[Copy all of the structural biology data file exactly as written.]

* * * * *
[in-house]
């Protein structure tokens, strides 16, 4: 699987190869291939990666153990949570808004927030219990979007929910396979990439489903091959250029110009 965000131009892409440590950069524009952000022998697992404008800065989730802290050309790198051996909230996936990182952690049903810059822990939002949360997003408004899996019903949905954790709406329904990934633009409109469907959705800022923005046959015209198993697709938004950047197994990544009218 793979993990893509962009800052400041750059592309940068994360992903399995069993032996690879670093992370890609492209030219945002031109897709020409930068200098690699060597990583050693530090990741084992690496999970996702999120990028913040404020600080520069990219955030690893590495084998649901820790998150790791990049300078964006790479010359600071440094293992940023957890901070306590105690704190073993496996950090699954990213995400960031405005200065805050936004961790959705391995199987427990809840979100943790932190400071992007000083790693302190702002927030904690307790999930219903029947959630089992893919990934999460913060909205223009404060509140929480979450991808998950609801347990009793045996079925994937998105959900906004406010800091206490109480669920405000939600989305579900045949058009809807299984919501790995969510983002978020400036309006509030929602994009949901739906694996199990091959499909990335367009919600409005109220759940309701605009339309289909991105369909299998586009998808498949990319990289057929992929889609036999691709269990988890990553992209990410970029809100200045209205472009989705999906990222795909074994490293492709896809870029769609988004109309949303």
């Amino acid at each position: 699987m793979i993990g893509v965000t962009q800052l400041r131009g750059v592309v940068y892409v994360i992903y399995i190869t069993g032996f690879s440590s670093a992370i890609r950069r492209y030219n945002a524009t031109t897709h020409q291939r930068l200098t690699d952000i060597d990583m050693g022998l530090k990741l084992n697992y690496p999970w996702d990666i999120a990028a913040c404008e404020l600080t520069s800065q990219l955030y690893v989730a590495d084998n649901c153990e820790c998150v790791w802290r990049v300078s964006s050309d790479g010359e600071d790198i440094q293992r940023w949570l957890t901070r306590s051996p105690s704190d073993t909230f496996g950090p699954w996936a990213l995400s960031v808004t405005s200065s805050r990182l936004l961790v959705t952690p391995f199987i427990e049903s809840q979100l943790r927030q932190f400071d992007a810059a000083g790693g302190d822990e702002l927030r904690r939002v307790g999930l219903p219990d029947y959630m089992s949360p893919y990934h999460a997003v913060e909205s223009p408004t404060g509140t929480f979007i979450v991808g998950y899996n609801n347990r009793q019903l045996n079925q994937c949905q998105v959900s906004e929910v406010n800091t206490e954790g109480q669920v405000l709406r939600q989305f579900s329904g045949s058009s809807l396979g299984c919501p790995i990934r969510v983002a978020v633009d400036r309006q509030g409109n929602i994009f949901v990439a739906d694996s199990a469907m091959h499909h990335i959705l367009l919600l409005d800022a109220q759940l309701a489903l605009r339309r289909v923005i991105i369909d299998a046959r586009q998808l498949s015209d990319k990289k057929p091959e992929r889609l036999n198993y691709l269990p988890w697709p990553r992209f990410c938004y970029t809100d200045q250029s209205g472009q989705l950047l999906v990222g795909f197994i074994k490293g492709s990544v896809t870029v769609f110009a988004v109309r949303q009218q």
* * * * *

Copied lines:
[in-house]
């Protein structure tokens, strides 16, 4: 699987190869291939990666153990949570808004927030219990979007929910396979990439489903091959250029110009 965000131009892409440590950069524009952000022998697992404008800065989730802290050309790198051996909230996936990182952690049903810059822990939002949360997003408004899996019903949905954790709406329904990934633009409109469907959705800022923005046959015209198993697709938004950047197994990544009218 793979993990893509962009800052400041750059592309940068994360992903399995069993032996690879670093992370890609492209030219945002031109897709020409930068200098690699060597990583050693530090990741084992690496999970996702999120990028913040404020600080520069990219955030690893590495084998649901820790998150790791990049300078964006790479010359600071440094293992940023957890901070306590105690704190073993496996950090699954990213995400960031405005200065805050936004961790959705391995199987427990809840979100943790932190400071992007000083790693302190702002927030904690307790999930219903029947959630089992893919990934999460913060909205223009404060509140929480979450991808998950609801347990009793045996079925994937998105959900906004406010800091206490109480669920405000939600989305579900045949058009809807299984919501790995969510983002978020400036309006509030929602994009949901739906694996199990091959499909990335367009919600409005109220759940309701605009339309289909991105369909299998586009998808498949990319990289057929992929889609036999691709269990988890990553992209990410970029809100200045209205472009989705999906990222795909074994490293492709896809870029769609988004109309949303």
């Amino acid at each position: 699987m793979i993990g893509v965000t962009q800052l400041r131009g750059v592309v940068y892409v994360i992903y399995i190869t069993g032996f690879s440590s670093a992370i890609r950069r492209y030219n945002a524009t031109t897709h020409q291939r930068l200098t690699d952000i060597d990583m050693g022998l530090k990741l084992n697992y690496p999970w996702d990666i999120a990028a913040c404008e404020l600080t520069s800065q990219l955030y690893v989730a590495d084998n649901c153990e820790c998150v790791w802290r990049v300078s964006s050309d790479g010359e600071d790198i440094q293992r940023w949570l957890t901070r306590s051996p105690s704190d073993t909230f496996g950090p699954w996936a990213l995400s960031v808004t405005s200065s805050r990182l936004l961790v959705t952690p391995f199987i427990e049903s809840q979100l943790r927030q932190f400071d992007a810059a000083g790693g302190d822990e702002l927030r904690r939002v307790g999930l219903p219990d029947y959630m089992s949360p893919y990934h999460a997003v913060e909205s223009p408004t404060g509140t929480f979007i979450v991808g998950y899996n609801n347990r009793q019903l045996n079925q994937c949905q998105v959900s906004e929910v406010n800091t206490e954790g109480q669920v405000l709406r939600q989305f579900s329904g045949s058009s809807l396979g299984c919501p790995i990934r969510v983002a978020v633009d400036r309006q509030g409109n929602i994009f949901v990439a739906d694996s199990a469907m091959h499909h990335i959705l367009l919600l409005d800022a109220q759940l309701a489903l605009r339309r289909v923005i991105i369909d299998a046959r586009q998808l498949s015209d990319k990289k057929p091959e992929r889609l036999n198993y691709l269990p988890w697709p990553r992209f990410c938004y970029t809100d200045q250029s209205g472009q989705l950047l999906v990222g795909f197994i074994k490293g492709s990544v896809t870029v769609f110009a988004v109309r949303q009218q």